2017-01-23 06:31:09
Shanghai Dwellings Vanish, and With Them, a Way of Life

China’s Communist Party celebrated its 95th birthday this summer with a lavish First of July gala at the Great Hall of the People in Beijing. In Shanghai, where the First National Congress took place in 1921, the occasion was noted in a more subdued way, with the promotion of a digital map of the important sites of the party’s heroic early years in foreign-occupied Shanghai.

The map is a simple affair. Clicking on a man wearing scholar’s robes, for example, sends a cartoon icon toddling off to the brick building on Lane 163 of Zizhong Road, where Chen Wangdao, one of the party’s founding members, translated “The Communist Manifesto” into Chinese. (A Chinese- and English-language app version will soon be available for smartphones.)

A problem for anyone contemplating a real-life pilgrimage to the urban shrines of the Communist Party: Much of the historic city depicted on the virtual map has been wiped off the real map of Shanghai by two decades of breakneck development. The few remaining buildings, among them Dr. Sun Yat-sen’s modest tile-roofed mansion in the former French Concession, stand in the shadows of 30- or 40-story towers.

On a recent visit, my quest to find Mao Zedong’s first address in Shanghai, on a street once known as the Alley of Benevolence and Kindness, ended in the Jing An Kerry Center, a 3.9-million-square-foot residential and office complex. The two-story rowhouse, where the future Great Helmsman once folded laundry and ate rice in an attic room, now sits between a climate-controlled luxury mall and the five-star Shangri-La Hotel’s steakhouse.

Fortunately, enough examples of Shanghai’s historic architecture have survived to give visitors a sense of what life was like when the city gave birth to the Communist Party. To walk through Shanghai’s last remaining shikumen (alleyway complexes entered through a stone-framed kumen, or gateway) is to return to the wicked, glamorous “Paris of the Orient” — and to get a glimpse of what has happened to Shanghai in the century since then.

My first introduction to shikumen came 10 years ago, when Peter Hibbard, the former president of the Shanghai chapter of the Royal Asiatic Society China, took me on a tour of an alleyway complex near the riverfront Bund.

“Up until the ’90s, 80 percent of the population lived in two or three-story shikumen,” Mr. Hibbard told me then, as we wandered through an atmospheric maze of mostly vacant homes. “They were basically city blocks that functioned as gated communities, with guards manning the front entrance. The whole essence of old Shanghai was that life was lived horizontally — all the activity happened at street level.”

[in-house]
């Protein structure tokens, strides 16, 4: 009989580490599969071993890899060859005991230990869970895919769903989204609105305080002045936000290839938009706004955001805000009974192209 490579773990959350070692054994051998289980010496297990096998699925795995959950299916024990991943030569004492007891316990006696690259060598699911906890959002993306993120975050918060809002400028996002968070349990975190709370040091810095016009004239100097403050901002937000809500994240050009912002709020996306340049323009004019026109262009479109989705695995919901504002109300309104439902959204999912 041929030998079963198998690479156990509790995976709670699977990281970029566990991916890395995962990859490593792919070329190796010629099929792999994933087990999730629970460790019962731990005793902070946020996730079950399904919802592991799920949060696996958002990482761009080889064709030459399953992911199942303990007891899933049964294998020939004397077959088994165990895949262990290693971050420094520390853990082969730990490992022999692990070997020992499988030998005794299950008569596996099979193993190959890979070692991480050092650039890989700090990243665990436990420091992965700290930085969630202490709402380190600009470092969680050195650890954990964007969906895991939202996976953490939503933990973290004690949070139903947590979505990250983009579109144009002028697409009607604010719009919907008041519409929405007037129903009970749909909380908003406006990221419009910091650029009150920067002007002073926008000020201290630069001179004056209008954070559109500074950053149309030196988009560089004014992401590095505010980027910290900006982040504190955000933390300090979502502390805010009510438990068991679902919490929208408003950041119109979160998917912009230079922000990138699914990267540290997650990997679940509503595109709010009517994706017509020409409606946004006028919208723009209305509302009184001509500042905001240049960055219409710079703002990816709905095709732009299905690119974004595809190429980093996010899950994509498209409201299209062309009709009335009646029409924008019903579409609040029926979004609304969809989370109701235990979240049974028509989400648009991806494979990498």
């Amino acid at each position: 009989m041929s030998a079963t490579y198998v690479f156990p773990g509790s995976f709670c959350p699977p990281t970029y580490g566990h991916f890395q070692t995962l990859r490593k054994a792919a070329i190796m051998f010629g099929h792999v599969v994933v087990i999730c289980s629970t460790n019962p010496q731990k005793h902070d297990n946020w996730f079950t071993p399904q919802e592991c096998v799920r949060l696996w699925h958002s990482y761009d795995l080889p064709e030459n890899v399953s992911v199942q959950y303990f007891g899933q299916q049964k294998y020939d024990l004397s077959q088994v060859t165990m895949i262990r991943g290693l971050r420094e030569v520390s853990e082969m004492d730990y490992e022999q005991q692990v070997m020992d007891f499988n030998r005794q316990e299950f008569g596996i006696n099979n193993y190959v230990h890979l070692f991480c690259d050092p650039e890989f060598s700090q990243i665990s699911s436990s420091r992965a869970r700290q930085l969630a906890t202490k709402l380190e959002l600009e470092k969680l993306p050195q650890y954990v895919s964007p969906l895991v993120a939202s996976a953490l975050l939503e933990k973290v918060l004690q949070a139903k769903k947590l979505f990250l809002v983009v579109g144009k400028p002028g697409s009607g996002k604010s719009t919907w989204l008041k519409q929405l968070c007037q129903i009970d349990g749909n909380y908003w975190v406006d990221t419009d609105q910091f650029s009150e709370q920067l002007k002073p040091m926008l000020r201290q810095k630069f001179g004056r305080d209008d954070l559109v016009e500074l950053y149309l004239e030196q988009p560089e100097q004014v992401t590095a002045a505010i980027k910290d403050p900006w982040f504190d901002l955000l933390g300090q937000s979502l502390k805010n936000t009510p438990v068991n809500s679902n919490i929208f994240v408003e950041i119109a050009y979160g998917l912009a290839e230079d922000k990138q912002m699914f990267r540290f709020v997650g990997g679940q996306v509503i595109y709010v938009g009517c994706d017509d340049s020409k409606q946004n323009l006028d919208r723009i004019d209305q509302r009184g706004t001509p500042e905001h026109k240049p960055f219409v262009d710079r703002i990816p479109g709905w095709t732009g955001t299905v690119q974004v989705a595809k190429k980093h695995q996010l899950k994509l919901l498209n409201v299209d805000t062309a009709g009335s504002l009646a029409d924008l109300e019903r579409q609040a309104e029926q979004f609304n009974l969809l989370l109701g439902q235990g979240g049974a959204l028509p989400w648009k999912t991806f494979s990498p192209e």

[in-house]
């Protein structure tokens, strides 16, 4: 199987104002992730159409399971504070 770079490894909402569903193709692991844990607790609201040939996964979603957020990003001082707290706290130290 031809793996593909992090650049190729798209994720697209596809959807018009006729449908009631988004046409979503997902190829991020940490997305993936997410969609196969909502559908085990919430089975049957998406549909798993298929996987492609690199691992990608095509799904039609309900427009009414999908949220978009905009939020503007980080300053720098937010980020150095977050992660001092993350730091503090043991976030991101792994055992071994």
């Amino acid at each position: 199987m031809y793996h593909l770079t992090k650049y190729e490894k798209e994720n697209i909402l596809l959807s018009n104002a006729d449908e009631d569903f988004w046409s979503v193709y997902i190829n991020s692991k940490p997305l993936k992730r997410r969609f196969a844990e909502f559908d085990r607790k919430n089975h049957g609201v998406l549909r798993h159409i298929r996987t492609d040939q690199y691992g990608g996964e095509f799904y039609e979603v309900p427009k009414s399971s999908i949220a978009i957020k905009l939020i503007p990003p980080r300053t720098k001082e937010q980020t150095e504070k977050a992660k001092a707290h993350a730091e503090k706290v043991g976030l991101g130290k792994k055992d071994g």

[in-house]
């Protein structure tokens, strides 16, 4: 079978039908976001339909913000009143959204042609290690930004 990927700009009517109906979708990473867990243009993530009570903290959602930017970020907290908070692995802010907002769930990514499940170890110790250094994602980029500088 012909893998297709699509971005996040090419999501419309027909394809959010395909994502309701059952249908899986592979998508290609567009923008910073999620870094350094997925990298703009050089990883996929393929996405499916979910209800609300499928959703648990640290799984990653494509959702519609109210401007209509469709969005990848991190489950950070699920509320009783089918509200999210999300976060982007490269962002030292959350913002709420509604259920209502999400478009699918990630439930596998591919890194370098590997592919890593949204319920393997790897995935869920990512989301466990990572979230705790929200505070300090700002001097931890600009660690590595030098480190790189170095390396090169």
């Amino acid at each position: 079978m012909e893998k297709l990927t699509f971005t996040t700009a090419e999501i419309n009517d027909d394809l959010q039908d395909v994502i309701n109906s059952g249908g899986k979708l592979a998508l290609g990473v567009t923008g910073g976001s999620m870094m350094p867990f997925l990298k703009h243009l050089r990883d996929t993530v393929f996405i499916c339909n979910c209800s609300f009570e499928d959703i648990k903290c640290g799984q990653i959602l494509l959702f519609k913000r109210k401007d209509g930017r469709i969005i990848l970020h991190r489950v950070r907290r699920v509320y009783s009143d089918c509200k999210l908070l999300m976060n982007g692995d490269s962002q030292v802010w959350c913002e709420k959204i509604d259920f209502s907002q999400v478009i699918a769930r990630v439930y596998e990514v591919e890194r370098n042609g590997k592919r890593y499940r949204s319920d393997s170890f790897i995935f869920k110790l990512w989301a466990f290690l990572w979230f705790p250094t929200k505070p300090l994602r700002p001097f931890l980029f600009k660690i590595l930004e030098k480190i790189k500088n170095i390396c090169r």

Though the complex Mr. Hibbard showed me has since been razed, you can get an idea of what shikumen were like by visiting Xintiandi, a reconditioned alleyway complex located in the Huangpu and Xuhui districts, which were until 1943 the city’s French Concession. The houses at 76 and 78 Xingye Road were saved from the wrecker’s ball only because they played host to the clandestine First National Congress of the Communist Party. Turned into a memorial 30 years later, by which time the private residences had become a noodle factory, they are now a museum and the cornerstone of Xintiandi (the name means “New Heaven and Earth”), a high-end shopping and entertainment district.

On the second floor of a thoroughly modern exhibition space, the Congress is commemorated in the orthodox Communist way — with starkly lit wax figures displayed behind glass. The skinny rowhouses that brought together two European members of the Comintern, 12 future party bigwigs and a 27-year-old Mao have been preserved intact. Visitors walk through a lacquered partition into a high-ceilinged room with whitewashed walls. On a polished red floor, a dozen stools surround a long table, set with teacups and an open box of wooden matches — a staging meant to suggest the participants have just left. (The meeting was, in fact, cut short by the sudden appearance of a police informer. Mao and his colleagues fled before the police could raid, reconvening on rented sightseeing boats in the tourist town of Hangzhou.)

Wandering the lanes of Xintiandi gives a hint of the magic of the typical shikumen. Faced with bluish-gray bricks and adorned with elaborately carved, oxblood-red lintels, the rowhouses call to mind a radically compacted version of the terraced workers’ housing found in northern English cities. The tributary lanes, some only eight feet wide, were built to accommodate rickshaws and bicycles, rather than cars, making shikumen tranquil oases in the heart of a traffic-plagued city.